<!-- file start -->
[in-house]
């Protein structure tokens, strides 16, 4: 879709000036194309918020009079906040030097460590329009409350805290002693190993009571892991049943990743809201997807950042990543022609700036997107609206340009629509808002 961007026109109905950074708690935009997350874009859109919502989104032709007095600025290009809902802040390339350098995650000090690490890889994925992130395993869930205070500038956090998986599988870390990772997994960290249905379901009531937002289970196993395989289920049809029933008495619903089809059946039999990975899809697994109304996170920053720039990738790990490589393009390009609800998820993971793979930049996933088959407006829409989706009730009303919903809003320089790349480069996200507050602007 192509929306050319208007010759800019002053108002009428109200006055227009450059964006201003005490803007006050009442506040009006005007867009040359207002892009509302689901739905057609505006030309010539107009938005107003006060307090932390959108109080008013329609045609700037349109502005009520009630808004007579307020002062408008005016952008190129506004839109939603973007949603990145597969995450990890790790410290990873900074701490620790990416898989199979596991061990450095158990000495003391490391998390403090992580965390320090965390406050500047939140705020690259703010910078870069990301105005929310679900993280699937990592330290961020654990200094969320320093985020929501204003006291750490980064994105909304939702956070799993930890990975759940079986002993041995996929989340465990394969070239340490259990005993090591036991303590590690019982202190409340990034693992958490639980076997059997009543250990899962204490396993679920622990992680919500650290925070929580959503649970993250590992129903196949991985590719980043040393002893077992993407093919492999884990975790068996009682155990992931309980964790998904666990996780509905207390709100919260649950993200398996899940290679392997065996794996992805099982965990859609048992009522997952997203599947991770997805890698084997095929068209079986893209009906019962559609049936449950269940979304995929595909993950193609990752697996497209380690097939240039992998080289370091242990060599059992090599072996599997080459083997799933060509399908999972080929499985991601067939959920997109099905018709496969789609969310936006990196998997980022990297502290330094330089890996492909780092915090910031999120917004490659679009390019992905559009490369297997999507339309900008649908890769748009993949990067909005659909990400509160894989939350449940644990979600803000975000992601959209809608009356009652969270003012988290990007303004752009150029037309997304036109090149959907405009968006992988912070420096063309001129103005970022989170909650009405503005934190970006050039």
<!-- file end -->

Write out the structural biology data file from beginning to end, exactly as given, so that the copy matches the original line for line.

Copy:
[in-house]
């Protein structure tokens, strides 16, 4: 879709000036194309918020009079906040030097460590329009409350805290002693190993009571892991049943990743809201997807950042990543022609700036997107609206340009629509808002 961007026109109905950074708690935009997350874009859109919502989104032709007095600025290009809902802040390339350098995650000090690490890889994925992130395993869930205070500038956090998986599988870390990772997994960290249905379901009531937002289970196993395989289920049809029933008495619903089809059946039999990975899809697994109304996170920053720039990738790990490589393009390009609800998820993971793979930049996933088959407006829409989706009730009303919903809003320089790349480069996200507050602007 192509929306050319208007010759800019002053108002009428109200006055227009450059964006201003005490803007006050009442506040009006005007867009040359207002892009509302689901739905057609505006030309010539107009938005107003006060307090932390959108109080008013329609045609700037349109502005009520009630808004007579307020002062408008005016952008190129506004839109939603973007949603990145597969995450990890790790410290990873900074701490620790990416898989199979596991061990450095158990000495003391490391998390403090992580965390320090965390406050500047939140705020690259703010910078870069990301105005929310679900993280699937990592330290961020654990200094969320320093985020929501204003006291750490980064994105909304939702956070799993930890990975759940079986002993041995996929989340465990394969070239340490259990005993090591036991303590590690019982202190409340990034693992958490639980076997059997009543250990899962204490396993679920622990992680919500650290925070929580959503649970993250590992129903196949991985590719980043040393002893077992993407093919492999884990975790068996009682155990992931309980964790998904666990996780509905207390709100919260649950993200398996899940290679392997065996794996992805099982965990859609048992009522997952997203599947991770997805890698084997095929068209079986893209009906019962559609049936449950269940979304995929595909993950193609990752697996497209380690097939240039992998080289370091242990060599059992090599072996599997080459083997799933060509399908999972080929499985991601067939959920997109099905018709496969789609969310936006990196998997980022990297502290330094330089890996492909780092915090910031999120917004490659679009390019992905559009490369297997999507339309900008649908890769748009993949990067909005659909990400509160894989939350449940644990979600803000975000992601959209809608009356009652969270003012988290990007303004752009150029037309997304036109090149959907405009968006992988912070420096063309001129103005970022989170909650009405503005934190970006050039």